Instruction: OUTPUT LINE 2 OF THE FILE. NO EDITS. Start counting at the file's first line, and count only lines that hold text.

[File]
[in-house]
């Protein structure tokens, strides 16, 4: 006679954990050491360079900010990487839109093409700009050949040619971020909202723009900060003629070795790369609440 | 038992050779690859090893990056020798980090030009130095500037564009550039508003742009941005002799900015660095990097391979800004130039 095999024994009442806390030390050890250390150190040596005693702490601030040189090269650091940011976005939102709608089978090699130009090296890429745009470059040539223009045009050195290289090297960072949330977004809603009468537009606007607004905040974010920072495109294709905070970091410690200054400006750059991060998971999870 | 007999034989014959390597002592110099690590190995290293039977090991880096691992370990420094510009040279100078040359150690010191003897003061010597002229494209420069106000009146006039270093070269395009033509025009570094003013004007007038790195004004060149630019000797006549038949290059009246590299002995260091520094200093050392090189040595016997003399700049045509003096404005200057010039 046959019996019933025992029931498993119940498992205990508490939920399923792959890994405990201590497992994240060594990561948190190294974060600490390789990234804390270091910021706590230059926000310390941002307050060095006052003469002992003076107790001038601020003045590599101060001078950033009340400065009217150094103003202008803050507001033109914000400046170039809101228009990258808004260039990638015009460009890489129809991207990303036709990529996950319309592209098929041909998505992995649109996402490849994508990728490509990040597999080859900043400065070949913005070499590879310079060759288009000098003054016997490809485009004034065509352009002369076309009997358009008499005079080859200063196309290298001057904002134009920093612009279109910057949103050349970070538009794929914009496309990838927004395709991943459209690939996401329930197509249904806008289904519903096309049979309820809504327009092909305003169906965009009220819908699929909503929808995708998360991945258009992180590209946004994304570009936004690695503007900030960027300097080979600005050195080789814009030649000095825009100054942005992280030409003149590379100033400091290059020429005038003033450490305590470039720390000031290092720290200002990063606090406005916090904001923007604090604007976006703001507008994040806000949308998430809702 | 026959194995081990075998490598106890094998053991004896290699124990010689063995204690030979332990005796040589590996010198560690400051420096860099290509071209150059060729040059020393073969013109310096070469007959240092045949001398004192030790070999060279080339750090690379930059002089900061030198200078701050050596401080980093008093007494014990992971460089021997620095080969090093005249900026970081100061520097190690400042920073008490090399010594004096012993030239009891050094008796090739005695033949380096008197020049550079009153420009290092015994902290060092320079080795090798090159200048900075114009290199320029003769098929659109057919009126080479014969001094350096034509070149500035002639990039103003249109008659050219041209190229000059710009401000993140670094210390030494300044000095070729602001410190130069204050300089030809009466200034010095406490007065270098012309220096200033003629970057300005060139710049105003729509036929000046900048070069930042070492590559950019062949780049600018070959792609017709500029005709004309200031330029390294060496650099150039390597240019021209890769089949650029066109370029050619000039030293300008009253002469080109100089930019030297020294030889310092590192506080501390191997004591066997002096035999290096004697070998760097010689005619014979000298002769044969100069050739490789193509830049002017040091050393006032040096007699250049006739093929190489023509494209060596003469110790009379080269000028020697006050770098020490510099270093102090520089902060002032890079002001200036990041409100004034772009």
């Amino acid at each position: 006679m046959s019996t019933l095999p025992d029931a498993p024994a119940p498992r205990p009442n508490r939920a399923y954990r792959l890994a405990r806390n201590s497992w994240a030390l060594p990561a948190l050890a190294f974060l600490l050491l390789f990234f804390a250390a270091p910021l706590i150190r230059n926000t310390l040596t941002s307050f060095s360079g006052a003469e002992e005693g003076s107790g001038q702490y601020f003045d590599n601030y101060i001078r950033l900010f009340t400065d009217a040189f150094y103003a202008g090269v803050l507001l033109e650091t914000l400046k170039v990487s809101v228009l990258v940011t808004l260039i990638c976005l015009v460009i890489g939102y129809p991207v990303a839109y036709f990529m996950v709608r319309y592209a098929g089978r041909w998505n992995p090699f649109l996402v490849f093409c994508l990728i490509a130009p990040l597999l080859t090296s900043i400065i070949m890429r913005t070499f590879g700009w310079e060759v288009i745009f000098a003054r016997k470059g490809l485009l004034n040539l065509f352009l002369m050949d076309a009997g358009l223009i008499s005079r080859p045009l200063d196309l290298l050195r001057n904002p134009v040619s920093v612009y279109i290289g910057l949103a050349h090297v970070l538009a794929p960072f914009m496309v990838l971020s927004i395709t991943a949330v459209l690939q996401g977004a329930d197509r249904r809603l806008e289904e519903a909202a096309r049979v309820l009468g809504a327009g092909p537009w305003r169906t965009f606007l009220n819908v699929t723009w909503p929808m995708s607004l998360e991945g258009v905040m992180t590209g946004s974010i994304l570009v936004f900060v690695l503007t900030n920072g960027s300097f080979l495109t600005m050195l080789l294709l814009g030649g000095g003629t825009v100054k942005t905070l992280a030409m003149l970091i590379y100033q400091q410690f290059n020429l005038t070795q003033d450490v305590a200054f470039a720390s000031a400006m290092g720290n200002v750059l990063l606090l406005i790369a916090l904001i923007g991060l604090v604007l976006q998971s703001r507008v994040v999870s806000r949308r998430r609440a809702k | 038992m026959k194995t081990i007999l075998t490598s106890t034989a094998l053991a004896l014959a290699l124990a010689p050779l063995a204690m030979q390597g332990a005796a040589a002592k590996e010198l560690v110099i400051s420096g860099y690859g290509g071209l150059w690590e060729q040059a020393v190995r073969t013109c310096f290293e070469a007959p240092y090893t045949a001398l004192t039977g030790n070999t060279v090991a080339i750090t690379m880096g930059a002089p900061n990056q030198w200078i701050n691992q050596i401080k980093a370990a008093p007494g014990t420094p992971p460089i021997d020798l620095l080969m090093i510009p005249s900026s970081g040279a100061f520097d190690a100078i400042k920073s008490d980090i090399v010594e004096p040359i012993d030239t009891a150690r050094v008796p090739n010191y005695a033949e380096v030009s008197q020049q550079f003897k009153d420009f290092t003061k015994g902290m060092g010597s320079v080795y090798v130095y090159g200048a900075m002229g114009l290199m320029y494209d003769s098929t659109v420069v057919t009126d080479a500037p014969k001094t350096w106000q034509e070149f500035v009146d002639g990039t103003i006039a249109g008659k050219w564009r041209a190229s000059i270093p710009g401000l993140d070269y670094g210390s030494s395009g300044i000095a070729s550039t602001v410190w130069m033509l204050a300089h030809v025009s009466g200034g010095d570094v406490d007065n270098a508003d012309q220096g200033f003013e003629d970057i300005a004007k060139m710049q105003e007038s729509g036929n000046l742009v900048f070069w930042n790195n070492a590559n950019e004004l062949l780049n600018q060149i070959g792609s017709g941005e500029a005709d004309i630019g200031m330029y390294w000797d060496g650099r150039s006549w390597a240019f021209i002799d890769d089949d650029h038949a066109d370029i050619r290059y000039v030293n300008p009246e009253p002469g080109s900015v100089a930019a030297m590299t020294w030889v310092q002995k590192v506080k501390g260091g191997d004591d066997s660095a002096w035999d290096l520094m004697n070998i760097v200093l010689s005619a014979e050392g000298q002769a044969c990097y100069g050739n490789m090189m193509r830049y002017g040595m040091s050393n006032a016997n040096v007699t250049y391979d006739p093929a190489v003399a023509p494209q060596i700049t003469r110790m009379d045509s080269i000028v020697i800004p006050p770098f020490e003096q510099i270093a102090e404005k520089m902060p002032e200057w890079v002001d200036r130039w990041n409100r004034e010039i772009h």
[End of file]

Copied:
């Protein structure tokens, strides 16, 4: 006679954990050491360079900010990487839109093409700009050949040619971020909202723009900060003629070795790369609440 | 038992050779690859090893990056020798980090030009130095500037564009550039508003742009941005002799900015660095990097391979800004130039 095999024994009442806390030390050890250390150190040596005693702490601030040189090269650091940011976005939102709608089978090699130009090296890429745009470059040539223009045009050195290289090297960072949330977004809603009468537009606007607004905040974010920072495109294709905070970091410690200054400006750059991060998971999870 | 007999034989014959390597002592110099690590190995290293039977090991880096691992370990420094510009040279100078040359150690010191003897003061010597002229494209420069106000009146006039270093070269395009033509025009570094003013004007007038790195004004060149630019000797006549038949290059009246590299002995260091520094200093050392090189040595016997003399700049045509003096404005200057010039 046959019996019933025992029931498993119940498992205990508490939920399923792959890994405990201590497992994240060594990561948190190294974060600490390789990234804390270091910021706590230059926000310390941002307050060095006052003469002992003076107790001038601020003045590599101060001078950033009340400065009217150094103003202008803050507001033109914000400046170039809101228009990258808004260039990638015009460009890489129809991207990303036709990529996950319309592209098929041909998505992995649109996402490849994508990728490509990040597999080859900043400065070949913005070499590879310079060759288009000098003054016997490809485009004034065509352009002369076309009997358009008499005079080859200063196309290298001057904002134009920093612009279109910057949103050349970070538009794929914009496309990838927004395709991943459209690939996401329930197509249904806008289904519903096309049979309820809504327009092909305003169906965009009220819908699929909503929808995708998360991945258009992180590209946004994304570009936004690695503007900030960027300097080979600005050195080789814009030649000095825009100054942005992280030409003149590379100033400091290059020429005038003033450490305590470039720390000031290092720290200002990063606090406005916090904001923007604090604007976006703001507008994040806000949308998430809702 | 026959194995081990075998490598106890094998053991004896290699124990010689063995204690030979332990005796040589590996010198560690400051420096860099290509071209150059060729040059020393073969013109310096070469007959240092045949001398004192030790070999060279080339750090690379930059002089900061030198200078701050050596401080980093008093007494014990992971460089021997620095080969090093005249900026970081100061520097190690400042920073008490090399010594004096012993030239009891050094008796090739005695033949380096008197020049550079009153420009290092015994902290060092320079080795090798090159200048900075114009290199320029003769098929659109057919009126080479014969001094350096034509070149500035002639990039103003249109008659050219041209190229000059710009401000993140670094210390030494300044000095070729602001410190130069204050300089030809009466200034010095406490007065270098012309220096200033003629970057300005060139710049105003729509036929000046900048070069930042070492590559950019062949780049600018070959792609017709500029005709004309200031330029390294060496650099150039390597240019021209890769089949650029066109370029050619000039030293300008009253002469080109100089930019030297020294030889310092590192506080501390191997004591066997002096035999290096004697070998760097010689005619014979000298002769044969100069050739490789193509830049002017040091050393006032040096007699250049006739093929190489023509494209060596003469110790009379080269000028020697006050770098020490510099270093102090520089902060002032890079002001200036990041409100004034772009």